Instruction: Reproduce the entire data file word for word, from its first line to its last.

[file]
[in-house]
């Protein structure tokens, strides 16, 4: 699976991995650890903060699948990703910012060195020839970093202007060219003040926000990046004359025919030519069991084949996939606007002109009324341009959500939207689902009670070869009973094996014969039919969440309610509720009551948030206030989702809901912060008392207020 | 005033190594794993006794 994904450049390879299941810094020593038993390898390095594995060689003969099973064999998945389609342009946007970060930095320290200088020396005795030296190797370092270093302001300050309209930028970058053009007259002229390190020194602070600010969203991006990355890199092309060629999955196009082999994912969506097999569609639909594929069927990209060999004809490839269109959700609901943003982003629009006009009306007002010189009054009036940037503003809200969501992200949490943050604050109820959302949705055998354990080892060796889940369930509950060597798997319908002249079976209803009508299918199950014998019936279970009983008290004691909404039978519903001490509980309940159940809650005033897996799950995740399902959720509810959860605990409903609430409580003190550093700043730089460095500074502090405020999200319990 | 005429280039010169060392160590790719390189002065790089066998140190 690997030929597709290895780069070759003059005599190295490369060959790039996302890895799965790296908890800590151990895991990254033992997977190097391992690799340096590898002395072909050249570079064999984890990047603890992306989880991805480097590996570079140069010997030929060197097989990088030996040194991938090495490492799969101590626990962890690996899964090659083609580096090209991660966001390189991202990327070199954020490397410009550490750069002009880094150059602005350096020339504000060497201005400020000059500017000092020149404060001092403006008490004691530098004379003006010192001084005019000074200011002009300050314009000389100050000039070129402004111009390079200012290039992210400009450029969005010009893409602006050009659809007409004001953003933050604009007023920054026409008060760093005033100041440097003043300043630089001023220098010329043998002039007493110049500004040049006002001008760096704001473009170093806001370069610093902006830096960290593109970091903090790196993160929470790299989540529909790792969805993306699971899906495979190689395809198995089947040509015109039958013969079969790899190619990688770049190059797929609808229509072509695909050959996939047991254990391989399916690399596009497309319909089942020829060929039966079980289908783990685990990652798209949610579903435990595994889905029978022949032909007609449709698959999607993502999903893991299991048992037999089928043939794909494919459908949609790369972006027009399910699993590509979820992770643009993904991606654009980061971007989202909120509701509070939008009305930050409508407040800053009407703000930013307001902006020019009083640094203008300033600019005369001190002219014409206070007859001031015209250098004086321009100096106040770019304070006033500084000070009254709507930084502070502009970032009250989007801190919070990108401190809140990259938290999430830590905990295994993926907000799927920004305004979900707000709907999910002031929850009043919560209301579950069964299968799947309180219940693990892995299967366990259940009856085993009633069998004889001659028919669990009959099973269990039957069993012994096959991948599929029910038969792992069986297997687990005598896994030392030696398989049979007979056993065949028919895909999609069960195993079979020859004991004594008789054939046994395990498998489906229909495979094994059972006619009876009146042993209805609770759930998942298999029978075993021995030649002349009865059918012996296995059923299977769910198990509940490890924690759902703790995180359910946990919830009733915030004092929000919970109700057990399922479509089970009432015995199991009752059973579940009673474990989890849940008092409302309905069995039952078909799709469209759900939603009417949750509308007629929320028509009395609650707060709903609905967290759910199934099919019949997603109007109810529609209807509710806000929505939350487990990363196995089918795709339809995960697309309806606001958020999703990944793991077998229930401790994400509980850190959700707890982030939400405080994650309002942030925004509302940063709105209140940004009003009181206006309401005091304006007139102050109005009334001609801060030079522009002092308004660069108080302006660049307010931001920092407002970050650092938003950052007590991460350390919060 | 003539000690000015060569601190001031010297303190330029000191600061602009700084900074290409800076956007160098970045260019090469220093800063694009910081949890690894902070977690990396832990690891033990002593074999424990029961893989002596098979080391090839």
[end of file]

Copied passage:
[in-house]
């Protein structure tokens, strides 16, 4: 699976991995650890903060699948990703910012060195020839970093202007060219003040926000990046004359025919030519069991084949996939606007002109009324341009959500939207689902009670070869009973094996014969039919969440309610509720009551948030206030989702809901912060008392207020 | 005033190594794993006794 994904450049390879299941810094020593038993390898390095594995060689003969099973064999998945389609342009946007970060930095320290200088020396005795030296190797370092270093302001300050309209930028970058053009007259002229390190020194602070600010969203991006990355890199092309060629999955196009082999994912969506097999569609639909594929069927990209060999004809490839269109959700609901943003982003629009006009009306007002010189009054009036940037503003809200969501992200949490943050604050109820959302949705055998354990080892060796889940369930509950060597798997319908002249079976209803009508299918199950014998019936279970009983008290004691909404039978519903001490509980309940159940809650005033897996799950995740399902959720509810959860605990409903609430409580003190550093700043730089460095500074502090405020999200319990 | 005429280039010169060392160590790719390189002065790089066998140190 690997030929597709290895780069070759003059005599190295490369060959790039996302890895799965790296908890800590151990895991990254033992997977190097391992690799340096590898002395072909050249570079064999984890990047603890992306989880991805480097590996570079140069010997030929060197097989990088030996040194991938090495490492799969101590626990962890690996899964090659083609580096090209991660966001390189991202990327070199954020490397410009550490750069002009880094150059602005350096020339504000060497201005400020000059500017000092020149404060001092403006008490004691530098004379003006010192001084005019000074200011002009300050314009000389100050000039070129402004111009390079200012290039992210400009450029969005010009893409602006050009659809007409004001953003933050604009007023920054026409008060760093005033100041440097003043300043630089001023220098010329043998002039007493110049500004040049006002001008760096704001473009170093806001370069610093902006830096960290593109970091903090790196993160929470790299989540529909790792969805993306699971899906495979190689395809198995089947040509015109039958013969079969790899190619990688770049190059797929609808229509072509695909050959996939047991254990391989399916690399596009497309319909089942020829060929039966079980289908783990685990990652798209949610579903435990595994889905029978022949032909007609449709698959999607993502999903893991299991048992037999089928043939794909494919459908949609790369972006027009399910699993590509979820992770643009993904991606654009980061971007989202909120509701509070939008009305930050409508407040800053009407703000930013307001902006020019009083640094203008300033600019005369001190002219014409206070007859001031015209250098004086321009100096106040770019304070006033500084000070009254709507930084502070502009970032009250989007801190919070990108401190809140990259938290999430830590905990295994993926907000799927920004305004979900707000709907999910002031929850009043919560209301579950069964299968799947309180219940693990892995299967366990259940009856085993009633069998004889001659028919669990009959099973269990039957069993012994096959991948599929029910038969792992069986297997687990005598896994030392030696398989049979007979056993065949028919895909999609069960195993079979020859004991004594008789054939046994395990498998489906229909495979094994059972006619009876009146042993209805609770759930998942298999029978075993021995030649002349009865059918012996296995059923299977769910198990509940490890924690759902703790995180359910946990919830009733915030004092929000919970109700057990399922479509089970009432015995199991009752059973579940009673474990989890849940008092409302309905069995039952078909799709469209759900939603009417949750509308007629929320028509009395609650707060709903609905967290759910199934099919019949997603109007109810529609209807509710806000929505939350487990990363196995089918795709339809995960697309309806606001958020999703990944793991077998229930401790994400509980850190959700707890982030939400405080994650309002942030925004509302940063709105209140940004009003009181206006309401005091304006007139102050109005009334001609801060030079522009002092308004660069108080302006660049307010931001920092407002970050650092938003950052007590991460350390919060 | 003539000690000015060569601190001031010297303190330029000191600061602009700084900074290409800076956007160098970045260019090469220093800063694009910081949890690894902070977690990396832990690891033990002593074999424990029961893989002596098979080391090839």